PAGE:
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Bujumbura Travel Guide - Travel S Helper


travel guide

Burundi’s capital, biggest city, and primary port is Bujumbura. It transports coffee, cotton, and tin ore, as well as the majority of the country’s main export.

It is located on the northeastern side of Lake Tanganyika, which is the world’s second deepest lake after Lake Baikal.

The climate of Bujumbura is tropical savanna, with distinct wet and dry seasons. The rainy season lasts from October to April, while the dry season lasts for the remaining five months.

Bujumbura, although being proximity to the equator, is not nearly as warm as one would assume owing to its height. The average annual temperature is approximately 29 degrees Celsius (84 degrees Fahrenheit), with a high of around 29 degrees Celsius (84 degrees Fahrenheit) and a low of around 19 degrees Celsius (66 degrees Fahrenheit).

It is located on the northeastern side of Lake Tanganyika, which is the world’s second deepest lake after Lake Baikal.

Bujumbura’s principal market is situated on Rwagasore Avenue in the city center. Markets in adjacent areas lost business to the central market in Bujumbura during the city’s major times of violence in 1972 and 1993, as inhabitants were less willing to go far from the City Center.

As a result, merchants relocated their operations to the central market, with many settling outside owing to a shortage of space. The central market, on the other hand, has the most diverse selection of items in the city, with merchants selling everything from food and sweets to new and used clothes, shoes, and consumer goods including soap, detergent, school supplies, and home accessories.

The best place to go online is an expat restaurant with WiFi, such as Café Aroma on Boul. de l’Uprona. Surf Internet Café (behind of Rusca Plaza, Ave. de l’Amitié) provides typically fast Internet on decent quality PCs throughout the day for people without their own device. Face@Face at the Waterfront Hotel is your best choice in the city center in the evening. Econet has been selling 3G wireless sticks since mid-2011, and other carriers are expected to follow suit shortly.

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Bujumbura | Introduction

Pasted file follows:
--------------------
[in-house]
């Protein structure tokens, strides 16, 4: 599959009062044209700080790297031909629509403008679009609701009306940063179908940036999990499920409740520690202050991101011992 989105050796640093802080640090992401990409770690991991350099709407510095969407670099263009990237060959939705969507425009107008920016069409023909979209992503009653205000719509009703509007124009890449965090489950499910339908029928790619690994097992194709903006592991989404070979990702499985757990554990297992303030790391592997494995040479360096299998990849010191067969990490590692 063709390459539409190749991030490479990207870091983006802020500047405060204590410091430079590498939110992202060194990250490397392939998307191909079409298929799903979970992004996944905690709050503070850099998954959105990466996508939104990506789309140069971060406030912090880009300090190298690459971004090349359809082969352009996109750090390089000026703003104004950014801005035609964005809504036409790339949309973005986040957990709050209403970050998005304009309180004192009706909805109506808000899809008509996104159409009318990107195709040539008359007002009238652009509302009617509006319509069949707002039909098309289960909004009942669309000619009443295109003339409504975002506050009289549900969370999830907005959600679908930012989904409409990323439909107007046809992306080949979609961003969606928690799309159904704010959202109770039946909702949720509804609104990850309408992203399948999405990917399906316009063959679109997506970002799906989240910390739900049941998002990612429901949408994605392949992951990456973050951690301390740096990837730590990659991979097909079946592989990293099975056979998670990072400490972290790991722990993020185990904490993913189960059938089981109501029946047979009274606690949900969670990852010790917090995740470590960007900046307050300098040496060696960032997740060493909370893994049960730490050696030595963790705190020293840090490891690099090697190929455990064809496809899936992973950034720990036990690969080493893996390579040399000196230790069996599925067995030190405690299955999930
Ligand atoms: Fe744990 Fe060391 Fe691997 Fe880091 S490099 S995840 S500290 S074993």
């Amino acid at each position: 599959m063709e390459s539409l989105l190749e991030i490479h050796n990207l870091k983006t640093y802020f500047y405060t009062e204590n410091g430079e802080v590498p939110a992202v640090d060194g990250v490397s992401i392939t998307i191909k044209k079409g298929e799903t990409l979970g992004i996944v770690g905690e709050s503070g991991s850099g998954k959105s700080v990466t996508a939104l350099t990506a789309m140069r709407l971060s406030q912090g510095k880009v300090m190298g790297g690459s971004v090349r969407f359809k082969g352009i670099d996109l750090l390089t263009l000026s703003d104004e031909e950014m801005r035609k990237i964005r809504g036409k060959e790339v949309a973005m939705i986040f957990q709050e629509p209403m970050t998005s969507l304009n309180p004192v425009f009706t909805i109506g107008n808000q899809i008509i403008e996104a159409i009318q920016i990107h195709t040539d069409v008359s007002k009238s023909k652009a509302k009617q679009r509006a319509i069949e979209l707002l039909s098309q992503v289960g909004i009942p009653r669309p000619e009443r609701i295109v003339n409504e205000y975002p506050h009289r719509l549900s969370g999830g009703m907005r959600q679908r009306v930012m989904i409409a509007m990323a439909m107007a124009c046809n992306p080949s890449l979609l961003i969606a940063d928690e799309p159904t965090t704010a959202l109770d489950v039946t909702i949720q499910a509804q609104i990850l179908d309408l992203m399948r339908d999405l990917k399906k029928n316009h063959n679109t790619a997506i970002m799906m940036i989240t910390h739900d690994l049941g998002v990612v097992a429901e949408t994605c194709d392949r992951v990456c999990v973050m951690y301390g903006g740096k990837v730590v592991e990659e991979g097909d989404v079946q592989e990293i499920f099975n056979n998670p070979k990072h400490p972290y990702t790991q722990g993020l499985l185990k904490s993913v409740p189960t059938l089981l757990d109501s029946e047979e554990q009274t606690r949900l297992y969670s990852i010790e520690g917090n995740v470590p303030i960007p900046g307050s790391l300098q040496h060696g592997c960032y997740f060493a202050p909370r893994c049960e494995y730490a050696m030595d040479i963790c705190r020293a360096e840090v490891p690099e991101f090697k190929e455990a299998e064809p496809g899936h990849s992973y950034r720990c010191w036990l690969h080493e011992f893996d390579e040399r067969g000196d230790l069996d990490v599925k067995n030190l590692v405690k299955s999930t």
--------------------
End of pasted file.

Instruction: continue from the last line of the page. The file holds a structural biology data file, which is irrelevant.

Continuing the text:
Bujumbura – Info Card

POPULATION :  City: 497,166 /  Metro: 800,000
FOUNDED :   1871
TIME ZONE :  CAT (UTC+2)   Summer:   (UTC+2)
LANGUAGE :  Kirundi (official), French (official), Swahili
RELIGION :  Christian 67% (Roman Catholic 62%, Protestant 5%), indigenous beliefs 23%, Muslim 10%
AREA :  86.52 km2 (33.41 sq mi)
ELEVATION :  774 m (2,539 ft)
COORDINATES :  3°23′S 29°22′E
SEX RATIO :  Male: 49.40%
 Female: 50.60%
ETHNIC :  Hutu (Bantu) 85%, Tutsi (Hamitic) 14%, Twa (Pygmy) 1%, Europeans 3,000, South Asians 2,000
DIALING CODE :  +257 2

How To Travel To Bujumbura

You may arrive through the airport, which is located near the city. Visa regulations and fees are subject to change on a regular basis. As of November 2014, two types of visas are available upon arrival: a one-month multiple-entry visa costs US $90, while a three-day (two-night) transit visa costs $40. Visas may be requested in advance of arrival through embassies.

How To Get Around In Bujumbura

Taxis circulate around the city; you must negotiate the fare with them. As of early 2010, trips inside the city center cost between 1500 and 2500 Burundian francs; journeys to and from the airport may be prohibitively costly (20,000 francs), but there is nothing you can do about it. In town, a cheaper alternative during the day is a moto-taxi, which costs between 500 and 1000 francs each ride, however these were recently prohibited from the city center for safety concerns. Burundians mainly depend on the many mini-buses, which cost 300 francs to anyplace in the city center and 600 francs to the outskirts in mid-2011. Today’s pricing is possibly little higher. Minibuses servicing the city’s north end come and leave from the front of the central market (Marché Central), while those traveling south park in the market’s rear parking lot near the Interbank headquarters. As of 2011, the final mini-buses depart at 10 p.m. After that, it is not recommended to stroll at night; if you need to go anywhere, use a cab.